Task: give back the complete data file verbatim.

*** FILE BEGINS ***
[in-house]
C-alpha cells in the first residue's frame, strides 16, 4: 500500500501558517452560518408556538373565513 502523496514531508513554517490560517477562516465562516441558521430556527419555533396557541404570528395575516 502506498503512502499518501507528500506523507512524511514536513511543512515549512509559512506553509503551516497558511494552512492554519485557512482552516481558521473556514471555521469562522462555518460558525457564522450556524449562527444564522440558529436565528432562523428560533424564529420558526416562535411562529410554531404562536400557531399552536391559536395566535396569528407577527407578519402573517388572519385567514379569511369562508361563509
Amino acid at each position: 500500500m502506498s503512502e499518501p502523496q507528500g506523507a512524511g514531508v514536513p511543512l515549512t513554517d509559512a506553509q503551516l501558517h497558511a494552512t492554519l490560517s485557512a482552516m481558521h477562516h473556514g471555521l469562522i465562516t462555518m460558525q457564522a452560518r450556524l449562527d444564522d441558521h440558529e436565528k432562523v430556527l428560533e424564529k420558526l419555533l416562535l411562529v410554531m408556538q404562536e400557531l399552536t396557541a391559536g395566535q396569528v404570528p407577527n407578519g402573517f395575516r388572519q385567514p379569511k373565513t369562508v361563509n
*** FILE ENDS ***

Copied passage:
[in-house]
C-alpha cells in the first residue's frame, strides 16, 4: 500500500501558517452560518408556538373565513 502523496514531508513554517490560517477562516465562516441558521430556527419555533396557541404570528395575516 502506498503512502499518501507528500506523507512524511514536513511543512515549512509559512506553509503551516497558511494552512492554519485557512482552516481558521473556514471555521469562522462555518460558525457564522450556524449562527444564522440558529436565528432562523428560533424564529420558526416562535411562529410554531404562536400557531399552536391559536395566535396569528407577527407578519402573517388572519385567514379569511369562508361563509
Amino acid at each position: 500500500m502506498s503512502e499518501p502523496q507528500g506523507a512524511g514531508v514536513p511543512l515549512t513554517d509559512a506553509q503551516l501558517h497558511a494552512t492554519l490560517s485557512a482552516m481558521h477562516h473556514g471555521l469562522i465562516t462555518m460558525q457564522a452560518r450556524l449562527d444564522d441558521h440558529e436565528k432562523v430556527l428560533e424564529k420558526l419555533l416562535l411562529v410554531m408556538q404562536e400557531l399552536t396557541a391559536g395566535q396569528v404570528p407577527n407578519g402573517f395575516r388572519q385567514p379569511k373565513t369562508v361563509n